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About the book
  • Published: 13 June 2016
  • ISBN: 9780241965993
  • Imprint: Penguin General UK
  • Format: Paperback
  • Pages: 464
  • RRP: $37.00

What Are You Looking At?




Refreshing, irreverent and always straightforward, What Are You Looking At? asks the basic questions that you were too afraid to ask.

What is modern art? Why do we either love it or loathe it? And why is it worth so much damn money? Join Will Gompertz on a dazzling tour that will change the way you look at modern art forever. From Monet's water lilies to Van Gogh's sunflowers, from Warhol's soup cans to Hirst's pickled shark, hear the stories behind the masterpieces, meet the artists as they really were, and discover the real point of modern art.
You will learn: not all conceptual art is bollocks; Picasso is king (but Cézanne is better); Pollock is no drip; Dali painted with his moustache; a urinal changed the course of art, why your five year-old really couldn't do it. Refreshing, irreverent and always straightforward, What Are You Looking At? asks all the basic questions that you were too afraid to ask. Your next gallery trip is going to be a little less intimidating and a lot more interesting.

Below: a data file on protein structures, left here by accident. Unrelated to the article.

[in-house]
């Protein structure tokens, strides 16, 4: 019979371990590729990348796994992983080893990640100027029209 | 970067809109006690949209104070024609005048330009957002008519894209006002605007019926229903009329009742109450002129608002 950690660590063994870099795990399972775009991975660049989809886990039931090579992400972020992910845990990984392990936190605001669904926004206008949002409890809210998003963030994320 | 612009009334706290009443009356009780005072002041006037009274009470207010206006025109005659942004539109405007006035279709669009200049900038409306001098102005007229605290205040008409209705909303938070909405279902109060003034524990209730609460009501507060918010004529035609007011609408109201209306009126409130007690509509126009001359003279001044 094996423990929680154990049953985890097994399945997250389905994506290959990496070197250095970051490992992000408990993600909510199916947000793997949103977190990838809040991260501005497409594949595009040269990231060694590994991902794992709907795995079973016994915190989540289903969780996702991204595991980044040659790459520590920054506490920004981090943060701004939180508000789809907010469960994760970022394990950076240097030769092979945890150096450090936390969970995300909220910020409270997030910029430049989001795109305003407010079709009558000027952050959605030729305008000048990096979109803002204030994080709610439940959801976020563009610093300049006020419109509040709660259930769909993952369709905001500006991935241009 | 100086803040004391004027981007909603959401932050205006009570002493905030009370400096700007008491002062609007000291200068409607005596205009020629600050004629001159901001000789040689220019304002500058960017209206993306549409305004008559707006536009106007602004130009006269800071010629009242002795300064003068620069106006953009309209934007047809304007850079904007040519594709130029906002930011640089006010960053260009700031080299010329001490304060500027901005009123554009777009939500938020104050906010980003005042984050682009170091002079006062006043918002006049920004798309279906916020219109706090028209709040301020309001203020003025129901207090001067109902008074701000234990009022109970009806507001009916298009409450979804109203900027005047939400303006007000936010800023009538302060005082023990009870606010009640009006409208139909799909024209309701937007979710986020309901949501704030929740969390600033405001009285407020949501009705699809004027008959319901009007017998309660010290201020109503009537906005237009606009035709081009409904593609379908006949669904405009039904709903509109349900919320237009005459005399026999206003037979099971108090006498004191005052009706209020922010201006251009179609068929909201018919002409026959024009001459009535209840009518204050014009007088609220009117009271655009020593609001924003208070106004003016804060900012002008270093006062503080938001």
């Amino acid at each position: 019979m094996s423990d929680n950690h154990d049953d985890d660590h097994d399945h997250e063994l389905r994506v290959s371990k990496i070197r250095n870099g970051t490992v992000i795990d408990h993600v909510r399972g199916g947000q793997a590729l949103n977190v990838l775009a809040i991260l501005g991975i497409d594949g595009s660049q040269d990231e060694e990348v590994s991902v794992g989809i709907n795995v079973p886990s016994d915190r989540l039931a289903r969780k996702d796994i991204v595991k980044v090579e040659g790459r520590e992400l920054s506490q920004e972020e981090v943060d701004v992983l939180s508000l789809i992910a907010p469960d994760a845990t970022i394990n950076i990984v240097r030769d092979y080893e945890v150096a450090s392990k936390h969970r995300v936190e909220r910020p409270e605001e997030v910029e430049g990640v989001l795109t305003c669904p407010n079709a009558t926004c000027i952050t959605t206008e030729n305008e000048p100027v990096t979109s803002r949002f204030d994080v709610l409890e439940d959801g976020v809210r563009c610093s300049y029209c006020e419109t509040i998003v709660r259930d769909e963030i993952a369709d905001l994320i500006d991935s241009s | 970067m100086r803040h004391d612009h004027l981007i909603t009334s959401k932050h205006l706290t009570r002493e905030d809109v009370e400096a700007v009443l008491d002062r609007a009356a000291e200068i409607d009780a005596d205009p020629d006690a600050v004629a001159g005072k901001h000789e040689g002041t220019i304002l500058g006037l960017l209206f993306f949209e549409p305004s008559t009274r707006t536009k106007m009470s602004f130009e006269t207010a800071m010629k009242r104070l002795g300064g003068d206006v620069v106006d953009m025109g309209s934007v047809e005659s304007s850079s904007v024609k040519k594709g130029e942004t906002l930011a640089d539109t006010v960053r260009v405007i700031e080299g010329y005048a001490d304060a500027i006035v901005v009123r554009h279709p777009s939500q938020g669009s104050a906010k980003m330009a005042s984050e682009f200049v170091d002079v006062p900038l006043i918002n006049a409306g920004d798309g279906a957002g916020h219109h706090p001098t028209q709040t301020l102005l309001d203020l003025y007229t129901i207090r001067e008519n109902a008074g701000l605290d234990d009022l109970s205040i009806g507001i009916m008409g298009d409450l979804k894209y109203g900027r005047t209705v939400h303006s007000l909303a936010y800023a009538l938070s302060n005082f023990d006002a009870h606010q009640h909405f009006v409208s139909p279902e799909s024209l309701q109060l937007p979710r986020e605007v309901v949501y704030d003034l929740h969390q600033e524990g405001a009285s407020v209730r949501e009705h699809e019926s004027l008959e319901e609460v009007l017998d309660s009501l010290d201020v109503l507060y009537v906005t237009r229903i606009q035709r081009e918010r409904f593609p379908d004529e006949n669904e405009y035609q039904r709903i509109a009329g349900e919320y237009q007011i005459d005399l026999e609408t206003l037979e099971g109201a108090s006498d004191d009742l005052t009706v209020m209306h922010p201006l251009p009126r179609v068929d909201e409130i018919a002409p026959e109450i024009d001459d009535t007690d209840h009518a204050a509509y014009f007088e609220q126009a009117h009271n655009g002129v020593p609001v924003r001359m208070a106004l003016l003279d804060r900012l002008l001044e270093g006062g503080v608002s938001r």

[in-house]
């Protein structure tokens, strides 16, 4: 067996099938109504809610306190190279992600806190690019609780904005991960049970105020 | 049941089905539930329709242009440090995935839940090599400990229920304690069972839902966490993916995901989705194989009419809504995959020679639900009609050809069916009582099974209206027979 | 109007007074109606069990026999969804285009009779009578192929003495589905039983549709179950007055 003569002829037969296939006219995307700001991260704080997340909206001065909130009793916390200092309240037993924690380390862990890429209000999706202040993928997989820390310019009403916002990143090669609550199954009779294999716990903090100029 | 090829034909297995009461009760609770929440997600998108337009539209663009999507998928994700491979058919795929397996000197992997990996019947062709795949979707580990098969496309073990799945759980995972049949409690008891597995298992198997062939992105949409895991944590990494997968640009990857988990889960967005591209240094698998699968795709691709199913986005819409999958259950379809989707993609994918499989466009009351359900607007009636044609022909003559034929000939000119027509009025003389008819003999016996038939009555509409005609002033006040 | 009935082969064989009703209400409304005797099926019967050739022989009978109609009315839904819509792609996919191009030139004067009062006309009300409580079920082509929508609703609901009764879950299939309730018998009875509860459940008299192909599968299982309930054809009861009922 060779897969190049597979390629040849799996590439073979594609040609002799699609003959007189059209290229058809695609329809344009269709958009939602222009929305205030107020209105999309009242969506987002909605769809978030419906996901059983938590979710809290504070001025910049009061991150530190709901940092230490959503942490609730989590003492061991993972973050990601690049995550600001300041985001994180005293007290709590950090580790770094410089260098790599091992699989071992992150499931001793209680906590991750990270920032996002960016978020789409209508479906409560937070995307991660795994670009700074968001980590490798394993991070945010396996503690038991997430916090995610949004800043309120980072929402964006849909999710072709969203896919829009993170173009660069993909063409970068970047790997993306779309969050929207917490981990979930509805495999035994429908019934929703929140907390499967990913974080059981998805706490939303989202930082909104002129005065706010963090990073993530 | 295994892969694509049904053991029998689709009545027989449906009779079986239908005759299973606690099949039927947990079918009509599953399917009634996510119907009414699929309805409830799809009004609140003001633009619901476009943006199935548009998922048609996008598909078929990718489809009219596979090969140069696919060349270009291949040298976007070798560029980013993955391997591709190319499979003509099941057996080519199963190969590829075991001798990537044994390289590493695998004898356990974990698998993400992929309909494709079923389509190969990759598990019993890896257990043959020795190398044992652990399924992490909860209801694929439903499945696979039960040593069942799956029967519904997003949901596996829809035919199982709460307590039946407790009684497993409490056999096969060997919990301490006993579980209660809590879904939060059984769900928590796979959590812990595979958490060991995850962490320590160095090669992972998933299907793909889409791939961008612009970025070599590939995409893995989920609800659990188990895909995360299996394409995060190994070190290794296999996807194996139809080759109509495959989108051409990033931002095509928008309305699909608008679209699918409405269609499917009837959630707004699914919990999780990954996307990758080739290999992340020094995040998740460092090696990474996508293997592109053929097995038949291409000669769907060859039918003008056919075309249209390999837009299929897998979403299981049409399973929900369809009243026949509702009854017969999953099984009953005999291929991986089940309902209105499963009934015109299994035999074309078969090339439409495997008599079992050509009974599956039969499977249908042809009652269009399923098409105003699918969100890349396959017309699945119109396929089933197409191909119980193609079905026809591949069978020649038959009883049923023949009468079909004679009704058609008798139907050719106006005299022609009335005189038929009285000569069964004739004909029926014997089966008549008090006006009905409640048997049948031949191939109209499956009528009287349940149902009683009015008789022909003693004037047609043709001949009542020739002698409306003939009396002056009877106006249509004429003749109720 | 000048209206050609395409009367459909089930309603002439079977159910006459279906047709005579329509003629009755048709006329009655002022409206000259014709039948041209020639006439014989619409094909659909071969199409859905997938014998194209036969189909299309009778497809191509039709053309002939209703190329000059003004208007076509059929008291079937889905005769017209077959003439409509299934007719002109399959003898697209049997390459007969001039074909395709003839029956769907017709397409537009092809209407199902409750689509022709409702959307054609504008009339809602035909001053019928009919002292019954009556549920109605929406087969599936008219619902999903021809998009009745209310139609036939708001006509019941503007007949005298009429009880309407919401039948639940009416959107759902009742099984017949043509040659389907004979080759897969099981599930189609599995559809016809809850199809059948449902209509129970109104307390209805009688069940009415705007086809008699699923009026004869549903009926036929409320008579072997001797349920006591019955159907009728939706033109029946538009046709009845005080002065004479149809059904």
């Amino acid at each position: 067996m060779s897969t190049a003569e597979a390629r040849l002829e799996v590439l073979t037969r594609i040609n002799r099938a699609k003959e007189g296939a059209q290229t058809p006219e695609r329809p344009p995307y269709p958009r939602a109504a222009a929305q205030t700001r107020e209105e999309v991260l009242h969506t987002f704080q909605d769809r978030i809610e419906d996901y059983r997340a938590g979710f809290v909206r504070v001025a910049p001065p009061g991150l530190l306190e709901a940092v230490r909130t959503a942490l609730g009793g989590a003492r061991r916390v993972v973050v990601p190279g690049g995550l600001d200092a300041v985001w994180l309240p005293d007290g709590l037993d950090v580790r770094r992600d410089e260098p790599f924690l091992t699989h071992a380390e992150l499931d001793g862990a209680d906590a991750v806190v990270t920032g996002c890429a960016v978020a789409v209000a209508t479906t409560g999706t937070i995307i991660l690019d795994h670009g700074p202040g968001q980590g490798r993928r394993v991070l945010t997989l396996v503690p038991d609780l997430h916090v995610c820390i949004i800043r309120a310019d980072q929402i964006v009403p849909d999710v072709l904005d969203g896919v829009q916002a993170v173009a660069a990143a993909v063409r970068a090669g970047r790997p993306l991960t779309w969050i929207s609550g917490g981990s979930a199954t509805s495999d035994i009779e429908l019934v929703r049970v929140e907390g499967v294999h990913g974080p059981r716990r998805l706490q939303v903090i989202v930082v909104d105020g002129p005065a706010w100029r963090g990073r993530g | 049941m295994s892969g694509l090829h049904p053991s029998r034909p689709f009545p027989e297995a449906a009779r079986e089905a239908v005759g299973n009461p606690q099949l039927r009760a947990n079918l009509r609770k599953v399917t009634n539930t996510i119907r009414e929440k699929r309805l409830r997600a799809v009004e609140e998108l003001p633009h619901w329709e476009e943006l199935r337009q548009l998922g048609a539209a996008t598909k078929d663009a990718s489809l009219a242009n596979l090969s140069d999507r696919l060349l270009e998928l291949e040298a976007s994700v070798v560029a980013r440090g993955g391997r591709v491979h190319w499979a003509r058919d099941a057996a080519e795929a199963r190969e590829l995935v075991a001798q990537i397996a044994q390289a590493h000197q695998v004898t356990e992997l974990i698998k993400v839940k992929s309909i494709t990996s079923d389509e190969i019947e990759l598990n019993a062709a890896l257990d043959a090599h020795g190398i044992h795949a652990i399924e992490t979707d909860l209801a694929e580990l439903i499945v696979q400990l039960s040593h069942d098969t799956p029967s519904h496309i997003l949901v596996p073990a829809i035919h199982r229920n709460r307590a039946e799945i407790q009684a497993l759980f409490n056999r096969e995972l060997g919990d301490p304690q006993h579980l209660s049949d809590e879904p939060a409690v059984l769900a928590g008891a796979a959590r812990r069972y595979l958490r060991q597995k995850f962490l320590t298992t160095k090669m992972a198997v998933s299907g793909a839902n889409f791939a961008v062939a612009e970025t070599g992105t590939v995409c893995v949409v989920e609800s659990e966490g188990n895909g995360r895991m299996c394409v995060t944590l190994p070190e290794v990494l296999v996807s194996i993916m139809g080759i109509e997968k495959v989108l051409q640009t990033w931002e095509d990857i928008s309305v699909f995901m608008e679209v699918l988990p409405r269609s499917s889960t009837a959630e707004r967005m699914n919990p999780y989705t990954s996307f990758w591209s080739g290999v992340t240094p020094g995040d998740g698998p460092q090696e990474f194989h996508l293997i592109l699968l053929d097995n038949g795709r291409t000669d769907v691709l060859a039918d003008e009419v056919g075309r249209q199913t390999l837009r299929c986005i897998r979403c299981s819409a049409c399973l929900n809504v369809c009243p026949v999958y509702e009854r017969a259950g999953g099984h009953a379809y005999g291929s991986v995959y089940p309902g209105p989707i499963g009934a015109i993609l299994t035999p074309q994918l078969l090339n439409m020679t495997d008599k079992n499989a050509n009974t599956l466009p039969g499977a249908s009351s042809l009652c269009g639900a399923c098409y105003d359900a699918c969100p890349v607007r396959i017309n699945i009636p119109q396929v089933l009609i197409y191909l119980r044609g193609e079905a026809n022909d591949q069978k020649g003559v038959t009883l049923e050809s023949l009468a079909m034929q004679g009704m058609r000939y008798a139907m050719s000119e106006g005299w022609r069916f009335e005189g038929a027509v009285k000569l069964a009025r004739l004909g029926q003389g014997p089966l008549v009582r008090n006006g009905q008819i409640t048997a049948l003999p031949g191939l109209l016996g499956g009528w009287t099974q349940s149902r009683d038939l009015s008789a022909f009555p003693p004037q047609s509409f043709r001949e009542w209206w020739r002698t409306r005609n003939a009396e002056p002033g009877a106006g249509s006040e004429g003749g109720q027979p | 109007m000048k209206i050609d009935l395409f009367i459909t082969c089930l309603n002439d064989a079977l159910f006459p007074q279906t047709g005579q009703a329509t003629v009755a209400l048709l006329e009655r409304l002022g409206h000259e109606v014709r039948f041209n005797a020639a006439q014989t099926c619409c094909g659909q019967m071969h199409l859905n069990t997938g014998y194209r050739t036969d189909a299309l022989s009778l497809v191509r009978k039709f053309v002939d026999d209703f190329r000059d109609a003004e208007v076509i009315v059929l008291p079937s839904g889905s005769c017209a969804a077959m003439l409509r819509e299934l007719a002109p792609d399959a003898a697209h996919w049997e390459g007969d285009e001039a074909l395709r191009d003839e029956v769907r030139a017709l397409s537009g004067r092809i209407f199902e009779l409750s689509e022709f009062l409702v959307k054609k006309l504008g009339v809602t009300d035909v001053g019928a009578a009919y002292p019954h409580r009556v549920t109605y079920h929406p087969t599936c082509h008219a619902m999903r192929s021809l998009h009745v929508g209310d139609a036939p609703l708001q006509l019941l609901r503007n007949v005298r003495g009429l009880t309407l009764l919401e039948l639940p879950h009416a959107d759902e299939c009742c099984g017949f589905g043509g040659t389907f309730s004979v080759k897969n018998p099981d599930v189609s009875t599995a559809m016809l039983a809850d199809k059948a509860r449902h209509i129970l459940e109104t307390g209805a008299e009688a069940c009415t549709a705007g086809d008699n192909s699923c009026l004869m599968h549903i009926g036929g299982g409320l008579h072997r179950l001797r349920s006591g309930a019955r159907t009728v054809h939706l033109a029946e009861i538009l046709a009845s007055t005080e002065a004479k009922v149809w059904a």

• Pub date: 13 June 2016
  • ISBN: 9780241965993
  • Imprint: Penguin General UK
  • Format: Paperback
  • Pages: 464
  • RRP: $37.00

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Praise for What Are You Looking At?

“Will Gompertz is the best teacher you never had”

Will Gompertz

“Fascinating, fresh, energetic. A lively train-ride through modern art movements, beginning with Impressionism, ending with Banksy”

Scotsman

“Highly readable. Robert Hughes’s The Shock of the New redone à la Bill Bryson. Filters out all jargon and pretension and filters in plenty of fun. A richly detailed and highly entertaining history from Delacroix to Damien Hirst”

Daily Telegraph

“Energetic, comprehensive, refreshingly up-to-the-minute”

Observer

“Gompertz writes about difficult things without letting on that they are difficult. This romp through art from the 1860s to now is both hugely accessible and old-fashionedly educative”

Independent on Sunday

“Rattles along, powered by some astute observations”

Sunday Times, Books of the Year


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